Burn After Reading Review
Since the beginning of time, man has been confused. Why does the sun come up? Why does intoxication feel so good? Did that guy seriously post a picture of a fat guy in a tutu with a trombone on the Internet? Although the issues have always changed, and the rise of the Internet has increased the amount of confusion present, the phrase that you’ll most likely use when you learn that not only is your wife divorcing you, but she’s also a three-headed chicken creature hailing from the Betelgeuse star system, has not: “What The Hell?”
You wouldn’t think a movie could perfectly encapsulate an entire meme, but you’re wrong. Burn After Reading does just that, marvelously. The Coen Brothers, who brought us No Country For Old Men, clearly spent enough time on Livejournal, MySpace, and 4chan, because they could not have done better if they brought out Sigourney Weaver and announced that she is actually a man. Which might actually have a grain of truth to it.
Introducing the cast may explain a bit of the movie. John Malkovich plays an arrogant, retired CIA officer who thinks everyone around him is an idiot. For once, this actually works, because everybody else is. Tilda Swinton plays his wife, and by “wife”, I mean “jerk”. There is no other way to describe her cold, domineering, self-centered, egotistical character. The editors at Webster’s have assured me that the next edition will have her picture instead of text, right underneath the female Labrador. George Clooney plays a marshal who also happens to be a suave playboy that does every woman in DC before the movie is over. Brad Pitt plays himself, and by that I mean he plays an idiot. Frances McDormand plays his coworker, a woman who is only an iota more intelligent and wants seventeen cosmetic surgeries so she can get a hot man for herself, yet completely ignores the one nice guy in the film who actually likes her, her boss, played by Richard Jenkins.
The movie begins with Malkovich getting reassigned because of a drinking problem, and instead of taking it gracefully, he loudly bellows the adult version of the famous phrase, then throws a temper tantrum and quits. Meanwhile, his wife is cheating on him with George Clooney. She sees a divorce lawyer, who tells her to get all the financial information so they can make a case. She does while Malkovich is out getting drunk at a class reunion, but the disk she put the data on ends up at the gym where Pitt and McDormand work. They figure its highly sensitive national security-data (when its just financials and Malkovich’s horror novel—I mean memoir) and try to be “good Samaritans” and give it back in exchange for a reward, but being idiots, they end up blackmailing him instead. Meanwhile, while his wife is out of town, Clooney gets tailed by a spook and adopts McDormand as his 256th mistress. What ensues is a hilarious yet dark romp through their personal lives and the spy world, as Pitt and McDormand try to sell the disk to the Russians, Clooney gets more paranoid, Malkovich goes psycho, and the only sympathetic person in the entire film ends up dead. As the CIA monitors these events, they give the reports to J.K. Simmons (who plays Chief Pope on TNT’s The Closer.) Simmons’ character is the audience surrogate—he is you, sitting in the movie, saying “What the hell?” over and over again. At the end of the movie, everyone is either divorced, dead, or has fled the country, except for Simmons, who, like you, is still wondering just what the hell actually happened.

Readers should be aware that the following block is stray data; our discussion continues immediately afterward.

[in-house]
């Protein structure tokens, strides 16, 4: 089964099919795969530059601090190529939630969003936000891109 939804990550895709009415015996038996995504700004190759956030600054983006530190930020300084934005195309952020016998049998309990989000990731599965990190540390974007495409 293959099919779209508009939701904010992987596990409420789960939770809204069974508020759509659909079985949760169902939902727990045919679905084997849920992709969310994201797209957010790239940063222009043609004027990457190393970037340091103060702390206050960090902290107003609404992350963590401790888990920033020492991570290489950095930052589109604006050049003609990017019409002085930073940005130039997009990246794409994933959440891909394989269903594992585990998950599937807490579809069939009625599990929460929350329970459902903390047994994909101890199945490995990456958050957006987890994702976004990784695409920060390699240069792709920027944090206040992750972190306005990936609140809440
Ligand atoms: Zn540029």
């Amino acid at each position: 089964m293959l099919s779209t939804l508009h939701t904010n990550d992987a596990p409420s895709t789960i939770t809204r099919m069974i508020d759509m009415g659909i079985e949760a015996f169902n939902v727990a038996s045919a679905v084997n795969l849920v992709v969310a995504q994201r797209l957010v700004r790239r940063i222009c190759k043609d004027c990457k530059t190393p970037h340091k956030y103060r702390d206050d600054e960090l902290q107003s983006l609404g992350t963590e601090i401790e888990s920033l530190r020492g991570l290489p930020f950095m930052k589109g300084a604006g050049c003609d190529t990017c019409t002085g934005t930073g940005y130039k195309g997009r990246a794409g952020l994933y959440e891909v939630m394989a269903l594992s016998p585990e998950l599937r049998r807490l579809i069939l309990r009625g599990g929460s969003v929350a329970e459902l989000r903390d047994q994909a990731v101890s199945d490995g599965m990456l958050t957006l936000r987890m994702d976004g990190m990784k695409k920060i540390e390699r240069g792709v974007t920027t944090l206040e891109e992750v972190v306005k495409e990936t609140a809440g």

Burn After Reading is, I dare say, somewhat literary compared to most Hollywood films, and yet I liked it. It’s a movie about stupidity, ambition, stupidity, love, stupidity, marriage, stupidity, bureaucracy, stupidity, paranoia, stupidity, sex, stupidity, and lastly, more stupidity. It’s an intelligent movie about stupid people. Even though everything clicks together to advance the plot, nothing really makes sense, and yet this absurdist comedy is still very enjoyable. I really have only two things I dislike and one that creeps me out—and no, for once, I don’t mean Malkovich. The first bad thing is that they really say the f-word too much. They said it too much in Doom, and look how that bombed. The word is like salt—too much and it ruins the flavor. The other bad thing is that the scene Malkovich kills the only actual good guy was a bit excessive, in my opinion. Lots of gore in broad daylight does not a good movie make. The creepy thing was the sex toy that George Clooney built for his wife. I’m not going to describe it. It was that creepy. It’s nice that he thinks about her while he’s out doing the city, but it’s still creepy.
All in all, should you watch this movie? Well, if you enjoy absurdism and laughing at stupid people, then by all means, go watch this. It’s really not bad, but don’t expect to understand much. Expect copious amounts of “What the hell?” instead.